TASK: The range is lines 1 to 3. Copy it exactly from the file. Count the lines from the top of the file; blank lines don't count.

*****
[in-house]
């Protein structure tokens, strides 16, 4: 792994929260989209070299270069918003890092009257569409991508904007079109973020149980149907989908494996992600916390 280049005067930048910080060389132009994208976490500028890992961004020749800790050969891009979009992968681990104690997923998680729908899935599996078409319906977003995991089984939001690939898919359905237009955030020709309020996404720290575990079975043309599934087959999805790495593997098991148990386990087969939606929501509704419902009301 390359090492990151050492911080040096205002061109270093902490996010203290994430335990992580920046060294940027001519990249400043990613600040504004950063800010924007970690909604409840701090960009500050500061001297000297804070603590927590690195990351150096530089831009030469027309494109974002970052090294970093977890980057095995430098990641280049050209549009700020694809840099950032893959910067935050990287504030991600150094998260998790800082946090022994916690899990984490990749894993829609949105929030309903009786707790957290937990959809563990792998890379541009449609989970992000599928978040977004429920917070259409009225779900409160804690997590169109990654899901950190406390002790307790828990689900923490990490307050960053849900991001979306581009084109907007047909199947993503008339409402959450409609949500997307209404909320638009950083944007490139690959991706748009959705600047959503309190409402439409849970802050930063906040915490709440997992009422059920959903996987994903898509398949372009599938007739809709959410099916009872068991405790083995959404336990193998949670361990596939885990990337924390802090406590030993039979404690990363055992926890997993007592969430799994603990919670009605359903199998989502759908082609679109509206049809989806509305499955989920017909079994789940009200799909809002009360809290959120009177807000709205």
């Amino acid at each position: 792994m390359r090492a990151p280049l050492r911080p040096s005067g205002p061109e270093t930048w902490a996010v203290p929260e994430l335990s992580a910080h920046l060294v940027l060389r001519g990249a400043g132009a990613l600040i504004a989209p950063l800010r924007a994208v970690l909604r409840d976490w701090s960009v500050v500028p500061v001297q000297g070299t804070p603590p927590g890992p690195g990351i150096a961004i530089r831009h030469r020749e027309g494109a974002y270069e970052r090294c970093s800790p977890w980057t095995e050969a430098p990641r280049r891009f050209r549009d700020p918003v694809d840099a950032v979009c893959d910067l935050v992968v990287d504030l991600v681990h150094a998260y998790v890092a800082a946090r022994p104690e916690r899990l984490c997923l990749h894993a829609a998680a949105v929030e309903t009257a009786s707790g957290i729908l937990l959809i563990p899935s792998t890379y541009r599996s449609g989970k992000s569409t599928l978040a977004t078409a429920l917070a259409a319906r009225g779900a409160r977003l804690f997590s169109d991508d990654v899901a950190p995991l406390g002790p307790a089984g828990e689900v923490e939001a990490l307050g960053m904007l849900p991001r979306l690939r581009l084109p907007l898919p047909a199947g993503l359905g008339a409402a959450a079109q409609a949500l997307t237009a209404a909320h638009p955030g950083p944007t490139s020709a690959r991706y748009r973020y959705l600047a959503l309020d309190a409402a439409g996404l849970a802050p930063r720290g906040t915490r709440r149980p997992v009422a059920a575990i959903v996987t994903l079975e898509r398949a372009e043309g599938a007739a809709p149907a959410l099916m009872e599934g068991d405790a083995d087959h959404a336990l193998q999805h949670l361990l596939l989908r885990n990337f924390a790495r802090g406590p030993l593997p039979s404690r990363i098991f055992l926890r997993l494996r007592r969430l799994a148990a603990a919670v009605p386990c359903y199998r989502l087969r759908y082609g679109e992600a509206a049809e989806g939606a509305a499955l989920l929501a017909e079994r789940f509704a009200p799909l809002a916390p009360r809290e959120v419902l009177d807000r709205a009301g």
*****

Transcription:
[in-house]
């Protein structure tokens, strides 16, 4: 792994929260989209070299270069918003890092009257569409991508904007079109973020149980149907989908494996992600916390 280049005067930048910080060389132009994208976490500028890992961004020749800790050969891009979009992968681990104690997923998680729908899935599996078409319906977003995991089984939001690939898919359905237009955030020709309020996404720290575990079975043309599934087959999805790495593997098991148990386990087969939606929501509704419902009301 390359090492990151050492911080040096205002061109270093902490996010203290994430335990992580920046060294940027001519990249400043990613600040504004950063800010924007970690909604409840701090960009500050500061001297000297804070603590927590690195990351150096530089831009030469027309494109974002970052090294970093977890980057095995430098990641280049050209549009700020694809840099950032893959910067935050990287504030991600150094998260998790800082946090022994916690899990984490990749894993829609949105929030309903009786707790957290937990959809563990792998890379541009449609989970992000599928978040977004429920917070259409009225779900409160804690997590169109990654899901950190406390002790307790828990689900923490990490307050960053849900991001979306581009084109907007047909199947993503008339409402959450409609949500997307209404909320638009950083944007490139690959991706748009959705600047959503309190409402439409849970802050930063906040915490709440997992009422059920959903996987994903898509398949372009599938007739809709959410099916009872068991405790083995959404336990193998949670361990596939885990990337924390802090406590030993039979404690990363055992926890997993007592969430799994603990919670009605359903199998989502759908082609679109509206049809989806509305499955989920017909079994789940009200799909809002009360809290959120009177807000709205």
């Amino acid at each position: 792994m390359r090492a990151p280049l050492r911080p040096s005067g205002p061109e270093t930048w902490a996010v203290p929260e994430l335990s992580a910080h920046l060294v940027l060389r001519g990249a400043g132009a990613l600040i504004a989209p950063l800010r924007a994208v970690l909604r409840d976490w701090s960009v500050v500028p500061v001297q000297g070299t804070p603590p927590g890992p690195g990351i150096a961004i530089r831009h030469r020749e027309g494109a974002y270069e970052r090294c970093s800790p977890w980057t095995e050969a430098p990641r280049r891009f050209r549009d700020p918003v694809d840099a950032v979009c893959d910067l935050v992968v990287d504030l991600v681990h150094a998260y998790v890092a800082a946090r022994p104690e916690r899990l984490c997923l990749h894993a829609a998680a949105v929030e309903t009257a009786s707790g957290i729908l937990l959809i563990p899935s792998t890379y541009r599996s449609g989970k992000s569409t599928l978040a977004t078409a429920l917070a259409a319906r009225g779900a409160r977003l804690f997590s169109d991508d990654v899901a950190p995991l406390g002790p307790a089984g828990e689900v923490e939001a990490l307050g960053m904007l849900p991001r979306l690939r581009l084109p907007l898919p047909a199947g993503l359905g008339a409402a959450a079109q409609a949500l997307t237009a209404a909320h638009p955030g950083p944007t490139s020709a690959r991706y748009r973020y959705l600047a959503l309020d309190a409402a439409g996404l849970a802050p930063r720290g906040t915490r709440r149980p997992v009422a059920a575990i959903v996987t994903l079975e898509r398949a372009e043309g599938a007739a809709p149907a959410l099916m009872e599934g068991d405790a083995d087959h959404a336990l193998q999805h949670l361990l596939l989908r885990n990337f924390a790495r802090g406590p030993l593997p039979s404690r990363i098991f055992l926890r997993l494996r007592r969430l799994a148990a603990a919670v009605p386990c359903y199998r989502l087969r759908y082609g679109e992600a509206a049809e989806g939606a509305a499955l989920l929501a017909e079994r789940f509704a009200p799909l809002a916390p009360r809290e959120v419902l009177d807000r709205a009301g």